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Development activity 1-Reflecting and reviewing

Page history last edited by Anna Gruszczynska 13 years, 9 months ago

This page documents the stage of "reflecting and reviewing" in the process of working with teaching materials.

 

In line with our iterative project methodology, focusing on communities of practice principles, the project core team devised a peer supported review exercise. We paired up the partners and asked them to review a sample module from the other partner’s contributed materials, focusing on issues relevant to OERs/ reusability. The pairings were made on the basis of overlaps in partners' discipline/ pedagogic approach/ topics covered. This review was based around a checklist and series of prompts:

 

  • What is your understanding of the key terms employed in this project – such as OERs, reusability or “sharing resources”? There are some well-established definitions, of course, and the project initiation document states the working definitions - however, how do you use these terms in the context of your own teaching practice?

 

  • What major issues with regard to re-usability can you identify? For instance, during discussions within the project team, we commented on the fact that a lot of teaching materials we received are embedded in the context of a particular institution and rely on implicit pedagogic assumptions, but your take on that issue might be different.

 

  • How would you explain the design of your module to somebody who wanted to teach your module? Most of you seem to be following the route of module handbook together with presentation slides and any additional resources, why do you think this approach is so prevalent? If you have adopted a different format, why?

 

  • What sort of contextual information does your teaching material contain – within the project team we identified a lot of “housekeeping information”, for instance references to material on WebCT, arrangements for exams etc. – how should this information be handled when preparing the material for release as OER?

 

  • What influenced your decision as to the format of the assessment? How transferable is your assessment strategy to anyone else using your material?

 

  • How would you like this module to be taught (imagine as many different potential audiences as possible)? What if the material was to be picked up by a colleague at your own institution? Another UK institution? A colleague outside of the UK – how would these different end users change your thinking about the material and the ways in which it could be re-used?

 

  • A lot of you use images in your materials – apart from obvious issues with copyright, what other issues can you identify with regard to repurposing? How did you decide on using those particular images – and how do you see their pedagogic purpose?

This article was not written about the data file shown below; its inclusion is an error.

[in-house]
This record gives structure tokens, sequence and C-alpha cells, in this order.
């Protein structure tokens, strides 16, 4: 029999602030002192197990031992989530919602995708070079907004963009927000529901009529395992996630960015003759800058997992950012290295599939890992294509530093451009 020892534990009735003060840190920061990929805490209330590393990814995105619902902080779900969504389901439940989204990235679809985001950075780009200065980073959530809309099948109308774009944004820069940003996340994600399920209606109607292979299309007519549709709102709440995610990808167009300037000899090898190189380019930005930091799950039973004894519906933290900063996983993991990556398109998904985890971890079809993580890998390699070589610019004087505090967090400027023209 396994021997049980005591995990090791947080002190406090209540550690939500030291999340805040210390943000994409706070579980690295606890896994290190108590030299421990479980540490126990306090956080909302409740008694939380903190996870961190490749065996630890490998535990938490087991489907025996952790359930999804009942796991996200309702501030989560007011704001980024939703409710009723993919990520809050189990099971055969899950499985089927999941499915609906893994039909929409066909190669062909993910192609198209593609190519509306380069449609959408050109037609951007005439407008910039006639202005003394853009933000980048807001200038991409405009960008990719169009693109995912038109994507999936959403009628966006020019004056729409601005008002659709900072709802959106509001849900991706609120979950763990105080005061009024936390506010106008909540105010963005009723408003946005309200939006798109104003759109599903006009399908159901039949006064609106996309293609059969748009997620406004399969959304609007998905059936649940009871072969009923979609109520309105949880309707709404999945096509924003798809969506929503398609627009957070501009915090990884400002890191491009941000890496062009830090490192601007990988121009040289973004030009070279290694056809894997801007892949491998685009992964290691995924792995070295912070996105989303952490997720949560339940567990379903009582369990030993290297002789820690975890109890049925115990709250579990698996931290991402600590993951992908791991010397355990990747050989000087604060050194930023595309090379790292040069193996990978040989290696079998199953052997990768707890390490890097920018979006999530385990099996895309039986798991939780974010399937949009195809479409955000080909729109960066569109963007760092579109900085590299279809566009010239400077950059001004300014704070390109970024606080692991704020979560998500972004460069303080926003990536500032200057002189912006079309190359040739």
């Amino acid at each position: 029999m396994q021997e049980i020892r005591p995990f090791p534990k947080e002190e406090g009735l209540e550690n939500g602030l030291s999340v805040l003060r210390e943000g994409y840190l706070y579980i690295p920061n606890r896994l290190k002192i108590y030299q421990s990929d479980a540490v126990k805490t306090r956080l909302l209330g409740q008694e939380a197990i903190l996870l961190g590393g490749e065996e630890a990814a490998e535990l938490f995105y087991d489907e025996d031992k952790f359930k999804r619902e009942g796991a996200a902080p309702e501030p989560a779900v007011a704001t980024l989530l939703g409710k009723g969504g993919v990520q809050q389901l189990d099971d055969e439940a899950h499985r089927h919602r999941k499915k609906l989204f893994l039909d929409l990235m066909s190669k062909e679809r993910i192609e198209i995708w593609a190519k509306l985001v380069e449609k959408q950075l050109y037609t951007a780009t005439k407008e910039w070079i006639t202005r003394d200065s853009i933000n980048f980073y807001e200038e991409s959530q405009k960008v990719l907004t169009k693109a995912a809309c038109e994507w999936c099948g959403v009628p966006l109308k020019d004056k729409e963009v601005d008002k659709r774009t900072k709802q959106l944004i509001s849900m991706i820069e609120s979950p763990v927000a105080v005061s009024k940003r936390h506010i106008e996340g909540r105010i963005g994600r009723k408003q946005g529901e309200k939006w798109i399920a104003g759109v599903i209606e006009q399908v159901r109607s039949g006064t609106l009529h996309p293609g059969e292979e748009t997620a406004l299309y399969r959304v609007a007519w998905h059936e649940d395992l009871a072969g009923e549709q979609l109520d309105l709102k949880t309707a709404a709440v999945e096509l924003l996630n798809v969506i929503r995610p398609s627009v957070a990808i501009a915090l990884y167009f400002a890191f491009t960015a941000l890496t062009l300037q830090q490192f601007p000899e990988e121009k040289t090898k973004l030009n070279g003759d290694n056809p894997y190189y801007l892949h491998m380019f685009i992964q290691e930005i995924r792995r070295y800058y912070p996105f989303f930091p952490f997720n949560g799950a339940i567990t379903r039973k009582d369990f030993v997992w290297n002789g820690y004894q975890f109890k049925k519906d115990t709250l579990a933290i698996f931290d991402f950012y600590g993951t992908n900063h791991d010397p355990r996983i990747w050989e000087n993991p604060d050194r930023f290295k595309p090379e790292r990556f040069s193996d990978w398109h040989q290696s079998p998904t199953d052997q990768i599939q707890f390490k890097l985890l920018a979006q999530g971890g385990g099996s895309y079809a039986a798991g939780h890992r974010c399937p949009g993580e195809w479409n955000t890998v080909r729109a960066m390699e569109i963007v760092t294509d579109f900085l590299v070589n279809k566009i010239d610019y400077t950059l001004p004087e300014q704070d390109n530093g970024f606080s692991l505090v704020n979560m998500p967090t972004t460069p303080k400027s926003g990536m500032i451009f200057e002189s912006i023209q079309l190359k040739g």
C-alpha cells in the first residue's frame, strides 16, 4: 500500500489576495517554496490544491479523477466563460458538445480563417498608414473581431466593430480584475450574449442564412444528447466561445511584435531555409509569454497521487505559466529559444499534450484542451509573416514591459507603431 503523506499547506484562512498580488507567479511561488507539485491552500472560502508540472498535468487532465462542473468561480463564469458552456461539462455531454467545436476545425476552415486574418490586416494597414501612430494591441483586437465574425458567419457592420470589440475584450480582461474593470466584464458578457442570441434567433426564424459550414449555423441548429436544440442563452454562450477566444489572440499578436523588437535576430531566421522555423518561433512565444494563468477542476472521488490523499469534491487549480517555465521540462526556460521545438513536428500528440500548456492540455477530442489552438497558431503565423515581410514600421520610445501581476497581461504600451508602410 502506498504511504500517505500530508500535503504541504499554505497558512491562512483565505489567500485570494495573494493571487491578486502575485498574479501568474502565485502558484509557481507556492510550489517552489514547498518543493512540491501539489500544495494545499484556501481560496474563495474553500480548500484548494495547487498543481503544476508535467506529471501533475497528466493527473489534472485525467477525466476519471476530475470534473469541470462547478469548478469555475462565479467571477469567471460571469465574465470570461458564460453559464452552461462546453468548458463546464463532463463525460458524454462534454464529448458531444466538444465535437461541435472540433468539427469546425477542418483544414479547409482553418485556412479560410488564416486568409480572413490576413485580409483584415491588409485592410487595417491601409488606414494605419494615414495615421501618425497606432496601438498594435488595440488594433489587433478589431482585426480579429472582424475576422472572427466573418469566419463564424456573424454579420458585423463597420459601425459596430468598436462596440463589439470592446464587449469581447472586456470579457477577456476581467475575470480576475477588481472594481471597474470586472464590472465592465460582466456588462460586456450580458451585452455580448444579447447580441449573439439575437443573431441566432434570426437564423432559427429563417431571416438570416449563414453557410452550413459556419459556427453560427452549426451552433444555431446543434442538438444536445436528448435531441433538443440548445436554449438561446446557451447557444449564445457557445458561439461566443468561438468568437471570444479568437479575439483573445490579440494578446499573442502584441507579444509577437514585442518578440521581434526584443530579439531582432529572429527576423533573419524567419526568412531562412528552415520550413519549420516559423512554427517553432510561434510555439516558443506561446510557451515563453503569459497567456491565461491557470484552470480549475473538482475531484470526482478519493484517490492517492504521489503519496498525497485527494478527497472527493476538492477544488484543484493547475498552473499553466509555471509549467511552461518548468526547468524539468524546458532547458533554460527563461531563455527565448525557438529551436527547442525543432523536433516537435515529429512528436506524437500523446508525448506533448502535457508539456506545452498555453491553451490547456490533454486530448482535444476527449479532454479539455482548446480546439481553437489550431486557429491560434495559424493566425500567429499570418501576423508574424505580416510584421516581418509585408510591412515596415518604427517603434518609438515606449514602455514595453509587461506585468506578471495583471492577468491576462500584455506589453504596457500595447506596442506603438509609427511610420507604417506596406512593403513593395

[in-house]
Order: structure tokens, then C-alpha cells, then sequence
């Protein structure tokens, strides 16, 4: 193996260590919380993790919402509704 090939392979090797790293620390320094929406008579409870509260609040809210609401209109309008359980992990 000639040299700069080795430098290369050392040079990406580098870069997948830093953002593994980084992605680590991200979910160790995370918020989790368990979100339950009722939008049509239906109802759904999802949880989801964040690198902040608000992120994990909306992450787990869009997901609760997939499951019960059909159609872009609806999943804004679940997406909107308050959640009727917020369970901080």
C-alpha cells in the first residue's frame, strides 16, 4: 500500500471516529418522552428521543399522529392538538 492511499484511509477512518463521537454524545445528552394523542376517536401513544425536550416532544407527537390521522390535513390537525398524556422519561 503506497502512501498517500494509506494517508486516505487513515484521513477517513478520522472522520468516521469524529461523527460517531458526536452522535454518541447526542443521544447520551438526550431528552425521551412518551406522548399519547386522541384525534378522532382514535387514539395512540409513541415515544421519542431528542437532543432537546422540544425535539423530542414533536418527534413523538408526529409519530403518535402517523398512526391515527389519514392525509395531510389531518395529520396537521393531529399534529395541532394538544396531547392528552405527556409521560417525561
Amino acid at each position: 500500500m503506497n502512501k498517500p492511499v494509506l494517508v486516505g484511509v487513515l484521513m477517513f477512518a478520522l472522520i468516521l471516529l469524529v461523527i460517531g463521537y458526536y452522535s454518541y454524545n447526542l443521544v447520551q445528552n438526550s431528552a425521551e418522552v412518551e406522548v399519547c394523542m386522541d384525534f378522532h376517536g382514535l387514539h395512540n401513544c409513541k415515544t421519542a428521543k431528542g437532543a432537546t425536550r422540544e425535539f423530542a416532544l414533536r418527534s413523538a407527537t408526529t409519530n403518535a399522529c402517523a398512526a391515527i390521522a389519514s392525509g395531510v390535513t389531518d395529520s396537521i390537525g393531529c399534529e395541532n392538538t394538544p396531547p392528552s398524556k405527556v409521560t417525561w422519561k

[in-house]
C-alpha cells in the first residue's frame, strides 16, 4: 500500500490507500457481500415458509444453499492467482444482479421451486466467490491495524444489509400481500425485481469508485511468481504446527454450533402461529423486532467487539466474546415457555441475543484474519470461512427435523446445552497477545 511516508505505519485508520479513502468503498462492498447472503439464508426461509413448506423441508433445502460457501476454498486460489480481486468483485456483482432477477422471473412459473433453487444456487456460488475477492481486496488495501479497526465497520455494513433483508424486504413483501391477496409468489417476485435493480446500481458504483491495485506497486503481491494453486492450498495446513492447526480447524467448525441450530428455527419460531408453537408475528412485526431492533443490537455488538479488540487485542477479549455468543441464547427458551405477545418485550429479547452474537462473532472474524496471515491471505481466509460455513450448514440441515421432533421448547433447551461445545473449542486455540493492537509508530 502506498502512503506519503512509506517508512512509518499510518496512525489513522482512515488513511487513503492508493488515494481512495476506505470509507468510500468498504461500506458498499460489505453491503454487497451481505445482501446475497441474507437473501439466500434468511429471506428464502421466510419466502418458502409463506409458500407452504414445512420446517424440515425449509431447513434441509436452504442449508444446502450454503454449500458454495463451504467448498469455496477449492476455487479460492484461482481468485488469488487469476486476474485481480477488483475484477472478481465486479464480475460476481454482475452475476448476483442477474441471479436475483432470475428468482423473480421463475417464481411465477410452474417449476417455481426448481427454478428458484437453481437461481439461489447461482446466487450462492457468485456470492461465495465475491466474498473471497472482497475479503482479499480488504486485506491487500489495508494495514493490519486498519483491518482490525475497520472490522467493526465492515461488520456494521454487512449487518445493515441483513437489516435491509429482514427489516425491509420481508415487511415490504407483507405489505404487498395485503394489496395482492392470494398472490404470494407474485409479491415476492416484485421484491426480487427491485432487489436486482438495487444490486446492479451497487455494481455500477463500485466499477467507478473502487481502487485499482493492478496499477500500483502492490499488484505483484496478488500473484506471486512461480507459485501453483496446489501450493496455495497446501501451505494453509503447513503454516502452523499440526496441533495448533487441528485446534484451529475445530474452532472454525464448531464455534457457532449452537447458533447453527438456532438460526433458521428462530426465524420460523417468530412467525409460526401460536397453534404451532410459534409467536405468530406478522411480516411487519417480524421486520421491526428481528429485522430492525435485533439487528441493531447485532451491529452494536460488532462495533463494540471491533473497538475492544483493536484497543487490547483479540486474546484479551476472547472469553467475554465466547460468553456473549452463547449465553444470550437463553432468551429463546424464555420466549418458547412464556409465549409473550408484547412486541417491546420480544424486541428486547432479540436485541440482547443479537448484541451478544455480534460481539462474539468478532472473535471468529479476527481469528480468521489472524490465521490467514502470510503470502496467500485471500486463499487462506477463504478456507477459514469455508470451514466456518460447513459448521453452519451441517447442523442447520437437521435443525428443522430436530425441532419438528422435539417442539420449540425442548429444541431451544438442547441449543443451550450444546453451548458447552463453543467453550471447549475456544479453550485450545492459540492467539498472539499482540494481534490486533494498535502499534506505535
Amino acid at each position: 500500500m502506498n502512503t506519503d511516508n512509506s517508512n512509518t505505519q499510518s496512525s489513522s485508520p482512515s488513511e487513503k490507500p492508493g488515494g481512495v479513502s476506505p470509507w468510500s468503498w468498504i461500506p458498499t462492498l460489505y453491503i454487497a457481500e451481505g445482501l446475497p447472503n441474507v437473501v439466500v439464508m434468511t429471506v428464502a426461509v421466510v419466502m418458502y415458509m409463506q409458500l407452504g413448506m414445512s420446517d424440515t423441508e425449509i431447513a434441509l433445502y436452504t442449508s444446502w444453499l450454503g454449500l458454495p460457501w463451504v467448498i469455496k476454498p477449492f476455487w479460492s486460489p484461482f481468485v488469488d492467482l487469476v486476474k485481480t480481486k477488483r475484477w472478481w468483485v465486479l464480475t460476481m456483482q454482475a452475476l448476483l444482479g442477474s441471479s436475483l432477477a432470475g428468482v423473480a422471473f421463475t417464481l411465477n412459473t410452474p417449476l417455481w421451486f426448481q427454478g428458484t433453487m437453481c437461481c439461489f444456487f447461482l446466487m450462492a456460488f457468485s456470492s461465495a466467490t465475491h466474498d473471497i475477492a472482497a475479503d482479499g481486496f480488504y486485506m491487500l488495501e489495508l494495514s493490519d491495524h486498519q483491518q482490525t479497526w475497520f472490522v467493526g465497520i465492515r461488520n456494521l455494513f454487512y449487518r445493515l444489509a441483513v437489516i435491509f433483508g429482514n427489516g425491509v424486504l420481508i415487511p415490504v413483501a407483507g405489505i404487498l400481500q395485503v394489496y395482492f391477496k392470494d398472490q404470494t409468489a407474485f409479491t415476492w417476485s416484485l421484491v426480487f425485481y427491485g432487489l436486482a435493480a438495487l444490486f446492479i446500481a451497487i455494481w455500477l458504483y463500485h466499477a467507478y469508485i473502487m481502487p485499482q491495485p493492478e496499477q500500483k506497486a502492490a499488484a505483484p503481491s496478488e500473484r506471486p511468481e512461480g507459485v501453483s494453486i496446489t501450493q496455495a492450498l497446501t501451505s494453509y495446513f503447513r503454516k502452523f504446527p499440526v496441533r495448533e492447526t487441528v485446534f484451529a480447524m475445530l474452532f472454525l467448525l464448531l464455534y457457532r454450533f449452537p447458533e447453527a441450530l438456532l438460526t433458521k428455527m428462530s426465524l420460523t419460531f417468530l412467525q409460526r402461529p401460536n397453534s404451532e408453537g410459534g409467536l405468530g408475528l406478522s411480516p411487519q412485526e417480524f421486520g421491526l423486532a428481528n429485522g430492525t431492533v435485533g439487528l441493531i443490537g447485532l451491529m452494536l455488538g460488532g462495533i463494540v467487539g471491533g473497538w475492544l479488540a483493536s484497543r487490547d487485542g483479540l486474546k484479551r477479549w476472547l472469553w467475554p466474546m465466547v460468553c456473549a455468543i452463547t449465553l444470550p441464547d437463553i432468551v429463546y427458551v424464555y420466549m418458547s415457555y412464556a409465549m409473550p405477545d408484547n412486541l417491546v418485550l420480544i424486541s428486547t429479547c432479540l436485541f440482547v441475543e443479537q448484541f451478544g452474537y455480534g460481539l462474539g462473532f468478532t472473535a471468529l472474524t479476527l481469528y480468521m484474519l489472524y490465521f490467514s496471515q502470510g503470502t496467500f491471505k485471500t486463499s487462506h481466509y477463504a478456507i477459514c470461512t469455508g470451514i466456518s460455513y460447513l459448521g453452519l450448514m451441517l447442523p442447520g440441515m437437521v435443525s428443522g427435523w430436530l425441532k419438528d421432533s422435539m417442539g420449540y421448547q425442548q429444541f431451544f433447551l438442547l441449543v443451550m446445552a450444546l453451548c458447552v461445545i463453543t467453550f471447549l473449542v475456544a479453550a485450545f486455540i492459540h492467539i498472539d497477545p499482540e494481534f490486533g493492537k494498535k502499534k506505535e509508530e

• Having read the wiki pages on the toolkit (including reflections of some of project partners), what sort of toolkit would you like to see emerging from the project? What is your “ideal” toolkit – imagine that there are no financial/software restrictions- what ideal features would you like to see? What sort of toolkit would be most helpful for your own teaching practice?

 

Overall, these prompts provided a fascinating insight into an exchange of ideas around practice, all of which was cumulative towards our thinking in terms of creating a ‘mapping’ framework which can help to expose and reveal pedagogical decisions about using the materials.

 

You can find more detailed instructions for the development activity here and read the reflexive narratives here.

 

Attribution-Noncommercial-Share Alike 2.0 UK: England & Wales

 

 

 

 

 

 

 

 

 

Comments (3)

Helen Jones said

at 1:22 pm on Nov 24, 2009

Sounds good. I'm unlikely to be able to attend the next meeting (18th Jan) because it is one of my main teaching days but I might be able to interact in the morning if there is chance to put some of the discussions onto the wiki in a page using the comment box - not quite e-conferencing but I have done something similar with a Faculty meeting in Manchester (I was in the US at the time) and it worked well enough to give me a flavour of the debate and chance to make an immediate response.

Helen Jones said

at 2:03 pm on Dec 22, 2009

Pam and I had a good conversation today and I have some notes - we could do with a new page to put this on if you can create one and stick a link to it next to our names above? This will give us both chance to revise the notes.

Darren said

at 4:09 pm on Jan 14, 2010

I'd like to thank everyone for their excellent contributions to this activity, which will be very helpful as a means of shaping and informing our thinking and discussion when we meet on the 18th.

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